Leicester Royal Infirmary, which has approximately 963 beds, provides Leicestershire’s only accident and emergency service. This site also provides a Children’s Hospital offering a range of conditions from surgery and cancer to emergencies and broken bones. In addition to the on-site services within the Children’s Hospital, it provides a range of outreach services within Leicestershire and other counties within the Midlands area. We spoke to 135 patients and their relatives while visiting the wards and departments in the hospital. We also held a listening event on 13 January where we spoke with around 80 people who came to provide their views on this and the other hospitals managed by this trust. We undertook two unannounced visits to the Leicester Royal Infirmary on Friday 31 January 2013 where we reviewed the gynaecological wards and the discharge lounge.

Prior to and during our inspection we heard from patients, relatives, senior managers, and all staff about some key issues which impacted on the service provided at this hospital. Across the trust there were three issues that the trust’s management team had alerted us to, which impacted at all locations. These included staff shortages, pressures on all areas from the A&E department and the impact of the contracted out services. These three issues are discussed in detail in the trust overview report. The issues of most concern in this location include:

Staffing

At this location the shortages of staff impacted on the safety of patients with in the A&E department, medicine, surgery, maternity and within the Children’s Hospital. This often led to delays in patients receiving the care that they required. Due to the shortages of staff there was a lack of reporting of issues in some areas.

Pressures in the A&E department

Demand for A&E services has been one of the key challenges at Leicester Royal Infirmary for some time. New arrangements for people coming into the department and the processes in place for discharging patients within the hospital are beginning to have an impact on the A&E department. However, the challenges of working in a department that was built for 100,000 people now seeing over 140,000 are ever present. This includes where patients wait while tests are completed and beds on wards are found. However, staff within the department ensure the comfort of patients through intentional rounding and ensuring that they are kept informed of what is happening. This is reflected in that patients report that they experience good care within the department.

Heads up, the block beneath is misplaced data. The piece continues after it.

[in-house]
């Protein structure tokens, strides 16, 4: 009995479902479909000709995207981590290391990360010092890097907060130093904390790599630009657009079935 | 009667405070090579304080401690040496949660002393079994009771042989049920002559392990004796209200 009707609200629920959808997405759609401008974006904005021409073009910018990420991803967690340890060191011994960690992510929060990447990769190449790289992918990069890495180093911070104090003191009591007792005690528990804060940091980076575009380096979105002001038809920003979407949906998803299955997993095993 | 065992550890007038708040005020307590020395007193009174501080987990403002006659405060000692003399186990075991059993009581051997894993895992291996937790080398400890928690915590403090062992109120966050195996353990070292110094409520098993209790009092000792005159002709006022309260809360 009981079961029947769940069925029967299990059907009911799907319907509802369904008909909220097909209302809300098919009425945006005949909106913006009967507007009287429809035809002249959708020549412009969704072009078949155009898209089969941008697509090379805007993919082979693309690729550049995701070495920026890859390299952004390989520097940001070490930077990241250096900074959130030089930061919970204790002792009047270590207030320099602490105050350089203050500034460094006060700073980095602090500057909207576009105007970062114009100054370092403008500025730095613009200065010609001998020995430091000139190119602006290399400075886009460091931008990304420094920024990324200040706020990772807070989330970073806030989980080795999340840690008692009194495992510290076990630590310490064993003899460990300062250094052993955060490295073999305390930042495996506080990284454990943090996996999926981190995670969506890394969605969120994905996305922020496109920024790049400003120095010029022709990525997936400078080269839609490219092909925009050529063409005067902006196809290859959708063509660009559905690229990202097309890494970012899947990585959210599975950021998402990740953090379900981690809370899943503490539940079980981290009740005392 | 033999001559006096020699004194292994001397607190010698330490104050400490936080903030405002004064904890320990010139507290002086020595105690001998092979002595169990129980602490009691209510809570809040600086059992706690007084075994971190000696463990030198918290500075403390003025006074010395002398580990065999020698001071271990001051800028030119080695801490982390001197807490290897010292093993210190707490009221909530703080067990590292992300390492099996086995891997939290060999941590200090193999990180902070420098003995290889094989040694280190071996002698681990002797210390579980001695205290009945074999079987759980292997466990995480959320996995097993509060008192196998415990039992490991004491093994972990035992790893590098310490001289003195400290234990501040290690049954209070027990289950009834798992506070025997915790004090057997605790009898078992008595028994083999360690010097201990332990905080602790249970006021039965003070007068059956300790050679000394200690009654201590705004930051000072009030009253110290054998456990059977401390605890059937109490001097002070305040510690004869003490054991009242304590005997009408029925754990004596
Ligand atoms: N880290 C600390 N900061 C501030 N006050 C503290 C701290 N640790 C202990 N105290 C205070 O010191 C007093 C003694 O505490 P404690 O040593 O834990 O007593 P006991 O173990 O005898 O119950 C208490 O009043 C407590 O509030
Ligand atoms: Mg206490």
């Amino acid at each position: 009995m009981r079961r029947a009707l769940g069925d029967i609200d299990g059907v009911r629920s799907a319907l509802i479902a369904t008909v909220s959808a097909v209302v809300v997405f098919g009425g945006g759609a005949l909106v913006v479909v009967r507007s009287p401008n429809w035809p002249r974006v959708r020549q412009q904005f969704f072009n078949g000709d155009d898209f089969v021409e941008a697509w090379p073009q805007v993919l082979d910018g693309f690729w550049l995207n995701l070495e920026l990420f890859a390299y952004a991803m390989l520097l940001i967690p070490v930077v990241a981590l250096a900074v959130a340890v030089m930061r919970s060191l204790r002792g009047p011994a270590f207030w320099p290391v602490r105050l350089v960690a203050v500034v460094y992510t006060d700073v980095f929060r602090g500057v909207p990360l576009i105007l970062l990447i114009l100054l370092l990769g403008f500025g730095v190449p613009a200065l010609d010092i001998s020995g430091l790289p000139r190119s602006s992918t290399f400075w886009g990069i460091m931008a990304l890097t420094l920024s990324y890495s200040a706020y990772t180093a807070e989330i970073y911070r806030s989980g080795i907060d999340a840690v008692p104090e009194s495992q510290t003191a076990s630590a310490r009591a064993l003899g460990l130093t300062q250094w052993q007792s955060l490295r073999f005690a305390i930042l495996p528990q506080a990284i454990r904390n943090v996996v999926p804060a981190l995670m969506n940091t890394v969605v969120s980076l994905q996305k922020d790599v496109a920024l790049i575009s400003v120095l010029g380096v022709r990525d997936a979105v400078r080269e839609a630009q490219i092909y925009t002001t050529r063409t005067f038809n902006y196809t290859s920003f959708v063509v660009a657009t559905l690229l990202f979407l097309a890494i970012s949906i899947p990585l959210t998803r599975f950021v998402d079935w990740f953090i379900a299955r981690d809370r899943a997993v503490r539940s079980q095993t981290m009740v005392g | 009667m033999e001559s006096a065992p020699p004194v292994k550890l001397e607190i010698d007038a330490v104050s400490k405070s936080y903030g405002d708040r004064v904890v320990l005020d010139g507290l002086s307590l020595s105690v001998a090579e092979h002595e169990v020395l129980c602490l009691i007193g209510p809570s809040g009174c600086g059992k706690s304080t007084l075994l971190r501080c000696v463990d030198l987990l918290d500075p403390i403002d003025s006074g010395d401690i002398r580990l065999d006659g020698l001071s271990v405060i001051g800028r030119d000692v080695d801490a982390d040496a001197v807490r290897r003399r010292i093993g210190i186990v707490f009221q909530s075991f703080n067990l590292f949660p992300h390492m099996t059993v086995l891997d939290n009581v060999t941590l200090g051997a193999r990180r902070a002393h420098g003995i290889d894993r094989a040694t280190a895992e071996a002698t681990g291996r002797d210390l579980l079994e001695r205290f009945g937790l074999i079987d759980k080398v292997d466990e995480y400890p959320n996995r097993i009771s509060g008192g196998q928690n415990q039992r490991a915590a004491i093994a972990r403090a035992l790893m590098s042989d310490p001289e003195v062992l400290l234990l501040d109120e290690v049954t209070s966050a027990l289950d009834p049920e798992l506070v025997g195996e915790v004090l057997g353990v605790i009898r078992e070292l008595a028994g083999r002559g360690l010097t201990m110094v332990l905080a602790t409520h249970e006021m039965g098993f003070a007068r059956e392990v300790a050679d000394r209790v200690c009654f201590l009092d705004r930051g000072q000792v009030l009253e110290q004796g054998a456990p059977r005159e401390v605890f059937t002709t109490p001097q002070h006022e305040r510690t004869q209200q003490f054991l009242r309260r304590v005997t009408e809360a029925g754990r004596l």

Capacity

This is the main location of the trust and provides a number of services which have increased beyond the physical capacity of the building. The increasing numbers of patients attending the A&E department requiring admission to hospital and the delays in discharges put significant pressure on the whole system at this location. The bed management meetings and the buy-in to the problem from other specialities are two of the innovative ways in which the trust is beginning to tackle these issues.

Unfortunately this issue relates not only to the acute areas of the hospital but to outpatients, where the number of outpatients clinics held at this site and extensive delays in some specialities, such as ophthalmology, impact on the patient’s experience. This leads to cancellation of appointments and delays with waiting times from overbooked clinics. In maternity the increased number of midwife and consultant posts that remain outstanding impact on the experiences of mothers giving birth to the extent that delivery suites are not always available for birthing. Despite these capacity issues, the staff provide a service that is caring and most of the time safe.

Inspection carried out on 5 November 2012

During a routine inspection

We did not speak with people using the service on this occasion. People’s views were sought at the last inspection and included within the inspection report of August 2012.

We followed up the areas of non-compliance identified at the last inspection. We found the trust had carried an audit to assess the risk with regards to the management of medicines. People were protected against the risks associated with medicines because the trust had appropriate arrangements in place to manage medicines. Provision of suitable medicine storage was in place and security had improved. There were regular audits of compliance and staff reported and escalated issues promptly.